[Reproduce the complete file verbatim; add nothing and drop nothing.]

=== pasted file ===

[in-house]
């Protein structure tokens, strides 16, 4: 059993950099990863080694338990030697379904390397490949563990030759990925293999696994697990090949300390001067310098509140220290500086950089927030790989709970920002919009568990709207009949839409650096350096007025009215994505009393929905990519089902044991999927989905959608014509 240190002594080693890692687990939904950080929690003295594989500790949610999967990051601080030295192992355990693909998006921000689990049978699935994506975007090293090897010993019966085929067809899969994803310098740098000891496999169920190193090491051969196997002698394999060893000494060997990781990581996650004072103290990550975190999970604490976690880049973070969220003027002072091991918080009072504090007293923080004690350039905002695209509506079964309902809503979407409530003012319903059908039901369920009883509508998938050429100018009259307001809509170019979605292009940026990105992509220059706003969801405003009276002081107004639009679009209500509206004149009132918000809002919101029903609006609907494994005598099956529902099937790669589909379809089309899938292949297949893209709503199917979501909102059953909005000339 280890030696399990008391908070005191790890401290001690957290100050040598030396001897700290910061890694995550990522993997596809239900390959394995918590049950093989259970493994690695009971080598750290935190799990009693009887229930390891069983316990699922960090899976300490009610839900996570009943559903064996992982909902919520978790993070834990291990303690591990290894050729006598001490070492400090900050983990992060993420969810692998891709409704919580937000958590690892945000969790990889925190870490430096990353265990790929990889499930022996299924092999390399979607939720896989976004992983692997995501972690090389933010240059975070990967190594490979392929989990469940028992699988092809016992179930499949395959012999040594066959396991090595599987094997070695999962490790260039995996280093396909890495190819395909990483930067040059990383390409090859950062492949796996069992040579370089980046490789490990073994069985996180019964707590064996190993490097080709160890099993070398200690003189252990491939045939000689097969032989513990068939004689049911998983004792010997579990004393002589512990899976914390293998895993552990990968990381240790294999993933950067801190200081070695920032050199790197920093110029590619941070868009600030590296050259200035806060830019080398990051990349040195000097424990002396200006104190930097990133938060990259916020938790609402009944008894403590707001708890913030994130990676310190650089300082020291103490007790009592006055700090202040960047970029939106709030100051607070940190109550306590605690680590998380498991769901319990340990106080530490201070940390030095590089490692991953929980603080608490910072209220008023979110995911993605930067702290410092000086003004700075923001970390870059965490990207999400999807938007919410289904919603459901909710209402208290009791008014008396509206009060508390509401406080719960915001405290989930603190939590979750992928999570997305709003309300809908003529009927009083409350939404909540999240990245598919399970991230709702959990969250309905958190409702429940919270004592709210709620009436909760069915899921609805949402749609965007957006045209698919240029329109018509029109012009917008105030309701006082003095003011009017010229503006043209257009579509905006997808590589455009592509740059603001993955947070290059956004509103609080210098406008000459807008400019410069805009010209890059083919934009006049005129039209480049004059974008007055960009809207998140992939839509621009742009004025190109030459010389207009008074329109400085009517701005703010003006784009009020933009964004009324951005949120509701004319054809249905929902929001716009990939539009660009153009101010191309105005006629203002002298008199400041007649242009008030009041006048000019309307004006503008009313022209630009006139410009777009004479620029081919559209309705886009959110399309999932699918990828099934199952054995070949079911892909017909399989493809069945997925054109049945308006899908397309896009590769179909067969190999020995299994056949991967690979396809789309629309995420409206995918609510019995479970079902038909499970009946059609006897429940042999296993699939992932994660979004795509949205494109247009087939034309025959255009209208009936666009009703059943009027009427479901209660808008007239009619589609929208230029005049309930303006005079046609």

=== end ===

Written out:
[in-house]
């Protein structure tokens, strides 16, 4: 059993950099990863080694338990030697379904390397490949563990030759990925293999696994697990090949300390001067310098509140220290500086950089927030790989709970920002919009568990709207009949839409650096350096007025009215994505009393929905990519089902044991999927989905959608014509 240190002594080693890692687990939904950080929690003295594989500790949610999967990051601080030295192992355990693909998006921000689990049978699935994506975007090293090897010993019966085929067809899969994803310098740098000891496999169920190193090491051969196997002698394999060893000494060997990781990581996650004072103290990550975190999970604490976690880049973070969220003027002072091991918080009072504090007293923080004690350039905002695209509506079964309902809503979407409530003012319903059908039901369920009883509508998938050429100018009259307001809509170019979605292009940026990105992509220059706003969801405003009276002081107004639009679009209500509206004149009132918000809002919101029903609006609907494994005598099956529902099937790669589909379809089309899938292949297949893209709503199917979501909102059953909005000339 280890030696399990008391908070005191790890401290001690957290100050040598030396001897700290910061890694995550990522993997596809239900390959394995918590049950093989259970493994690695009971080598750290935190799990009693009887229930390891069983316990699922960090899976300490009610839900996570009943559903064996992982909902919520978790993070834990291990303690591990290894050729006598001490070492400090900050983990992060993420969810692998891709409704919580937000958590690892945000969790990889925190870490430096990353265990790929990889499930022996299924092999390399979607939720896989976004992983692997995501972690090389933010240059975070990967190594490979392929989990469940028992699988092809016992179930499949395959012999040594066959396991090595599987094997070695999962490790260039995996280093396909890495190819395909990483930067040059990383390409090859950062492949796996069992040579370089980046490789490990073994069985996180019964707590064996190993490097080709160890099993070398200690003189252990491939045939000689097969032989513990068939004689049911998983004792010997579990004393002589512990899976914390293998895993552990990968990381240790294999993933950067801190200081070695920032050199790197920093110029590619941070868009600030590296050259200035806060830019080398990051990349040195000097424990002396200006104190930097990133938060990259916020938790609402009944008894403590707001708890913030994130990676310190650089300082020291103490007790009592006055700090202040960047970029939106709030100051607070940190109550306590605690680590998380498991769901319990340990106080530490201070940390030095590089490692991953929980603080608490910072209220008023979110995911993605930067702290410092000086003004700075923001970390870059965490990207999400999807938007919410289904919603459901909710209402208290009791008014008396509206009060508390509401406080719960915001405290989930603190939590979750992928999570997305709003309300809908003529009927009083409350939404909540999240990245598919399970991230709702959990969250309905958190409702429940919270004592709210709620009436909760069915899921609805949402749609965007957006045209698919240029329109018509029109012009917008105030309701006082003095003011009017010229503006043209257009579509905006997808590589455009592509740059603001993955947070290059956004509103609080210098406008000459807008400019410069805009010209890059083919934009006049005129039209480049004059974008007055960009809207998140992939839509621009742009004025190109030459010389207009008074329109400085009517701005703010003006784009009020933009964004009324951005949120509701004319054809249905929902929001716009990939539009660009153009101010191309105005006629203002002298008199400041007649242009008030009041006048000019309307004006503008009313022209630009006139410009777009004479620029081919559209309705886009959110399309999932699918990828099934199952054995070949079911892909017909399989493809069945997925054109049945308006899908397309896009590769179909067969190999020995299994056949991967690979396809789309629309995420409206995918609510019995479970079902038909499970009946059609006897429940042999296993699939992932994660979004795509949205494109247009087939034309025959255009209208009936666009009703059943009027009427479901209660808008007239009619589609929208230029005049309930303006005079046609």